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    • I somehow recall a little boy witnessing to me when I was 8 years old in third grade. He asked me, “Do you want to go to Heaven?” I said yes, and how? He told me, “Ask Jesus into your heart.” I still remember closing my eyes and thinking, ‘Jesus, I ask you into my heart right now.’

      Looking back, even though I drifted into agnosticism (never atheism – I could never accept that there wasn’t even a possibility of God existing) up until my second year of high school, I can see how Jesus protected me from drifting too far from Him. I’ll have to write a post someday on how Christ didn’t let the enemy uproot the seeds of truth in my heart.

      Coming back to Christ has only had the most positive impact on my life. My identity is intertwined with Him.

      Thanks for that link, Tim. Atheism certainly is tempting for those who don’t want to be held accountable for their transgressions.

      Liked by 1 person

  2. See, your first misconception is in your statement, “If atheism is true, there is no ultimate cosmic justice..” Atheism isn’t something that is either true or false. Atheism is merely a believe that some superhuman deity does not exist. Just like Christianity is a belief that some superhuman deity does exist. That’s it. It has nothing to do with morality, with being a decent human being, in knowing right from wrong or good from bad. This is such a huge misconception that people have about atheism.

    It’s also a misconception when you write, “to pretend that your life has worth while believing it doesn’t is to live in miserable cognitive dissonance, and living in make-believe is the opposite of living as a rational person.” I believe my life has worth and I’m an atheist. Hmm. Go figure. I believe every life has worth and that life’s worth manifests itself in how people live their lives. And I find it interesting that a person who believes in some sort of supernatural deity should talk about those who don’t as “living in make-believe” and being the opposite of a rational person.

    You also wrote, “You can no longer make any arguments for equality, the greater good, and love because you are making such arguments out of thin air from no tangible, empirical source, and you are arguing from outside the realm of science, the field which you hold dear.” Oh, you mean like the arguments Christians make for this supernatural deity, for a divinity — human? — born of a virgin, and for all of the incredible bible stories as being tangible and empirical and from within the realm of science? Seriously?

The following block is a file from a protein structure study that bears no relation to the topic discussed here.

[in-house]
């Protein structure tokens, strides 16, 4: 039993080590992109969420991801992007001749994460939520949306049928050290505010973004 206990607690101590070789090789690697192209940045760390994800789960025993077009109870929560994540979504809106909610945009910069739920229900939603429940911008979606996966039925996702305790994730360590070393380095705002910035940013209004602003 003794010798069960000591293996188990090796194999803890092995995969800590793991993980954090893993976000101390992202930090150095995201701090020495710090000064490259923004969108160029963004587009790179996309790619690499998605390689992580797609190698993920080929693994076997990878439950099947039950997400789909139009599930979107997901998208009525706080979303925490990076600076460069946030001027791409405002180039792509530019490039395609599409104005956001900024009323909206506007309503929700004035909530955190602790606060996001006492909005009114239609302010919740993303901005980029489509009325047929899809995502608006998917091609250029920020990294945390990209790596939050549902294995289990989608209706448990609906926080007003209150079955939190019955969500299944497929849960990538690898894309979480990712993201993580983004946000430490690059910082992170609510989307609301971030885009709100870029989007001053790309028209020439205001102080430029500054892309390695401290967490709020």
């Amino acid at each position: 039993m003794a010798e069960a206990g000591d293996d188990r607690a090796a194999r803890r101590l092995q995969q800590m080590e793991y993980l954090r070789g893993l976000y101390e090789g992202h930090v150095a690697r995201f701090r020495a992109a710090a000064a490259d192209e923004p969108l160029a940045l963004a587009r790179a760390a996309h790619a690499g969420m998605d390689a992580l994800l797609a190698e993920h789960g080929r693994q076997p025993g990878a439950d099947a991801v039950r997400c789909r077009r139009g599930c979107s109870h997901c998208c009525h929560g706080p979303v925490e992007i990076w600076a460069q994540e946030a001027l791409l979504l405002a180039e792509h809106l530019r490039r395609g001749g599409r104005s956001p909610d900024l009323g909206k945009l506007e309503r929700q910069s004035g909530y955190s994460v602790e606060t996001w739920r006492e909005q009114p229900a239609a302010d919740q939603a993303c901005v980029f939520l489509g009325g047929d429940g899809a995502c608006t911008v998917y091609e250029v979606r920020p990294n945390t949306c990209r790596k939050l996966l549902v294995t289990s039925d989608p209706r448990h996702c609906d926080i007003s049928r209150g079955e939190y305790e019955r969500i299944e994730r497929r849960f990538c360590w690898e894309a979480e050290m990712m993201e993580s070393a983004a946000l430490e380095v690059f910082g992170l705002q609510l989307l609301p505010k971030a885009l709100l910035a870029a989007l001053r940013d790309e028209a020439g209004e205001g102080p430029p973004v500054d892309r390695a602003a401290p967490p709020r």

If you’re interested in my take on atheism and morality, please read this: http://mindfuldigressions.com/2014/02/21/atheism-and-morality/

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  3. Au contraire, Doobster. Atheism IS either true or false. Either God exists, or He doesn’t. It doesn’t matter what you believe if He doesn’t exist – He just doesn’t exist. Likewise, it doesn’t matter what you believe if He DOES exist, which I am most assured He doe, because He exists. You cannot create God if He doesn’t exist, and you cannot tear down God’s existence if He does exist.

    And it has everything to do with morality. I never said atheists can’t have morals, but being a decent human means you are drawing morality from outside of yourself – for a grander purpose, as it were.

    You may think that your life has meaning, but you don’t have any place to draw that conclusion from. You believe that the universe was an accident, and an accident is defined as something indeliberate, without any cause or intention. If human beings are biological accidents, then we cannot just “create meanings for our lives” because we were not created with meaning – we were created with chance. If you were a scientist dedicating your life to learning about the universe, well, after you die, you can no longer enjoy learning what you do. You cannot reach the end of all your hypotheses, and you will never know how science progressed in your absence. And even while science progresses after your death, when all of humanity dies, the science we learned is ultimately useless. All that hard work doesn’t mean anything.

    And anyway, a temporary purpose to life like what you are suggesting is meaningless to me and meaningless to anyone. Whether I die in two hours or forty years – what ultimate difference does it make?

    And it’s interesting – some of your fellow atheists would actually disagree with your conclusions about morality:

    Kai Nielsen, an atheist philosopher who attempts to defend the viability of ethics without God, in the end admits,